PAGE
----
The Hazardous Substances Labeling Act Is Signed (Great Events from History II: Ecology and the Environment Series)
Article abstract: President Dwight D. Eisenhower signed into law the Hazardous Substances Labeling Act (HSLA), which required hazardous and potentially dangerous substances packaged for home use to have warning labels.
Summary of Event
The Hazardous Substances Labeling Act (HSLA, Public Law 86-613) authorized the Department of Health, Education, and Welfare to require labeling on packaged household substances that were toxic, corrosive, flammable, irritating, strongly sensitizing, or pressure-generating. Such substances had not been covered by previous legislation, including the 1938 Food, Drug, and Cosmetic Act and its amendments and the 1947 Federal Insecticide, Fungicide, and Rodenticide Act. The HSLA was the first legislation in a decade-long push to regulate consumer protection that included, in 1966, major amendments to the act itself. These amendments drastically expanded the scope of the HSLA and changed its name to the Hazardous Substances Act.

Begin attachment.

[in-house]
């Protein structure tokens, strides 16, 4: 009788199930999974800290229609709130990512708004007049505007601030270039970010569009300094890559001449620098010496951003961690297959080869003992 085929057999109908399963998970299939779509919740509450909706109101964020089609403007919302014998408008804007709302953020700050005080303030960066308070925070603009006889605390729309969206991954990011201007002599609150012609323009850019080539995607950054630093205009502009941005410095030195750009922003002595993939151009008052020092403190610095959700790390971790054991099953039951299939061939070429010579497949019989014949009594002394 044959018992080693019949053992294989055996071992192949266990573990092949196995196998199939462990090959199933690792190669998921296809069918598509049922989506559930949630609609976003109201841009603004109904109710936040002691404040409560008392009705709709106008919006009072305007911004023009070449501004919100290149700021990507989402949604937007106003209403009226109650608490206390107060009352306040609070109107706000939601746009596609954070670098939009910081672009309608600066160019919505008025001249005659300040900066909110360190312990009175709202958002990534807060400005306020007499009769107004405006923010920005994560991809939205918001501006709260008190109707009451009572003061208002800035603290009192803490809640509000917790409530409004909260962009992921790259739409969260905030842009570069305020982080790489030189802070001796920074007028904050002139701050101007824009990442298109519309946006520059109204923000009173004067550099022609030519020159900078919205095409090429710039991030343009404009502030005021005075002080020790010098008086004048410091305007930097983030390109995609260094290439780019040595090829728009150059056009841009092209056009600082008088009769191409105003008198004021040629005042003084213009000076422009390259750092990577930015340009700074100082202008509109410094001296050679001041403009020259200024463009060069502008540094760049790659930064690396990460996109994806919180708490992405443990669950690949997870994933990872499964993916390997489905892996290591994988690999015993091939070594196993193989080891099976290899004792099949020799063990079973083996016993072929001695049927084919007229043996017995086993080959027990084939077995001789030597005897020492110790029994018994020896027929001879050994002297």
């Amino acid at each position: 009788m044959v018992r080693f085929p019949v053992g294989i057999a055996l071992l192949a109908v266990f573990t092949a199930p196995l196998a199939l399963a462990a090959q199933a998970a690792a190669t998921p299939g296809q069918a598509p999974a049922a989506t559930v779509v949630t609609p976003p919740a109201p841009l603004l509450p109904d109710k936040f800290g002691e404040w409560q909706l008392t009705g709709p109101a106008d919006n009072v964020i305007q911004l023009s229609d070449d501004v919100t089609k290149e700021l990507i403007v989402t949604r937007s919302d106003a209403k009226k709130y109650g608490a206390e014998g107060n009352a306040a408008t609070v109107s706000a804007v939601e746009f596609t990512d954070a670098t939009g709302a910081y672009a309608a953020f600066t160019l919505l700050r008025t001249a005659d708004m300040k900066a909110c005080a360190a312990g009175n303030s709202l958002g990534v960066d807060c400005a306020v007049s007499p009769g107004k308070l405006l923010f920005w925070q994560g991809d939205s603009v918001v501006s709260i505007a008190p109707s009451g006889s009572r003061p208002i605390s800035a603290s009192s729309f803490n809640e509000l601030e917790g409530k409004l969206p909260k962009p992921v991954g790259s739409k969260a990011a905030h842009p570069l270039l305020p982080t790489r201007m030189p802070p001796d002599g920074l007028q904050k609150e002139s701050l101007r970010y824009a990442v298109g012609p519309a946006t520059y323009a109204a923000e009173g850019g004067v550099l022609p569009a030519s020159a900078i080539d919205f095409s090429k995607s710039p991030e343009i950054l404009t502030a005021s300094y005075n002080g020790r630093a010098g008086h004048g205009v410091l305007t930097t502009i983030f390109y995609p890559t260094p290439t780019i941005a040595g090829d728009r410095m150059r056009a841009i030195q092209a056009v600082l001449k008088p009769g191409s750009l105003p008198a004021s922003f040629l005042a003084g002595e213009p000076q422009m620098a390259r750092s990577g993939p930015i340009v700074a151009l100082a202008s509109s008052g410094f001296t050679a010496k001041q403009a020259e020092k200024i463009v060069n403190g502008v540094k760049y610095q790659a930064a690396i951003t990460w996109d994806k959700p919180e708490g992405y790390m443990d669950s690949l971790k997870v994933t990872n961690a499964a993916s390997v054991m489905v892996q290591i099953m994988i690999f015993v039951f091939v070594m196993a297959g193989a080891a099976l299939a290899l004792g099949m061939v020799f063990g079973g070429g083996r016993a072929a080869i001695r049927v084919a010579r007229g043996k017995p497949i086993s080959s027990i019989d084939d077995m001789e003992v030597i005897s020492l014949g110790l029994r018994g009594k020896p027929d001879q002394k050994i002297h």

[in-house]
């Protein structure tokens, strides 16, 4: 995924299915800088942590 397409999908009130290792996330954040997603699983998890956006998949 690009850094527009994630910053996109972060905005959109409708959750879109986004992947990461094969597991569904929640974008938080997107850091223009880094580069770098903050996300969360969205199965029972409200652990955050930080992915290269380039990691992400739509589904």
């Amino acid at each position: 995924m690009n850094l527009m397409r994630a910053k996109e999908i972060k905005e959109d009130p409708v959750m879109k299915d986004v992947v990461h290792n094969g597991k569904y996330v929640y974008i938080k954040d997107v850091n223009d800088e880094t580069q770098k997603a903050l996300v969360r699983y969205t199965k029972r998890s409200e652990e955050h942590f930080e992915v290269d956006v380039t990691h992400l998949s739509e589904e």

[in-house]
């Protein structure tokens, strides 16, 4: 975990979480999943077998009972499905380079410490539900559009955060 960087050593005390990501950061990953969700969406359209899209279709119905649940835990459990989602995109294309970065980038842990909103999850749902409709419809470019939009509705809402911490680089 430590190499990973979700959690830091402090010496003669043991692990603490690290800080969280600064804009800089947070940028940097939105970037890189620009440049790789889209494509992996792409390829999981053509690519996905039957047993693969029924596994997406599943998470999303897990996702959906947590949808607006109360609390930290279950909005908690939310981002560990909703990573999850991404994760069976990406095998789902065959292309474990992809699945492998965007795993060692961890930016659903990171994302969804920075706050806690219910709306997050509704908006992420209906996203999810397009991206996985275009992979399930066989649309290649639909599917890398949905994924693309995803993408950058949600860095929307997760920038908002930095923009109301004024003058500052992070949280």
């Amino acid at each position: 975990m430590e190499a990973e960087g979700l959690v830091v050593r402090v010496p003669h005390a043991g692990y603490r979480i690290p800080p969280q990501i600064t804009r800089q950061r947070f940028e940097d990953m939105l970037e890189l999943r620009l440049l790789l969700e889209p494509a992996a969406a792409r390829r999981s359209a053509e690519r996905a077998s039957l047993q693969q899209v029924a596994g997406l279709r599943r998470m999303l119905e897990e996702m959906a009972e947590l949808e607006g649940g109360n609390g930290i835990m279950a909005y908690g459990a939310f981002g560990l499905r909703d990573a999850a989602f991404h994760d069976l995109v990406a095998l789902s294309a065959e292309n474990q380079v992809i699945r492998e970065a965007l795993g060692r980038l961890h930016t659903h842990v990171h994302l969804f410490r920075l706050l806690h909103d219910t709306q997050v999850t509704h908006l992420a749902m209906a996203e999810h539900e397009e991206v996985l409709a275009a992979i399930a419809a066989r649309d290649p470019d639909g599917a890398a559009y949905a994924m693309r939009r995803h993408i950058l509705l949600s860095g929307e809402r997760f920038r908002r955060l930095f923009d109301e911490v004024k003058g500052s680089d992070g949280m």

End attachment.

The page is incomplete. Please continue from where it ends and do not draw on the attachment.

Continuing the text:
Throughout most of U.S. history, evaluating product safety had been the buyer’s responsibility, not the government’s. In a largely agrarian society, in which most household products were made either at home or locally, such an approach was, for the most part, workable. At the beginning of the twentieth century, however, as American society became more industrialized and urban, and as previously unknown chemical additives and preservatives were being...
(The entire section is 1908 words.)
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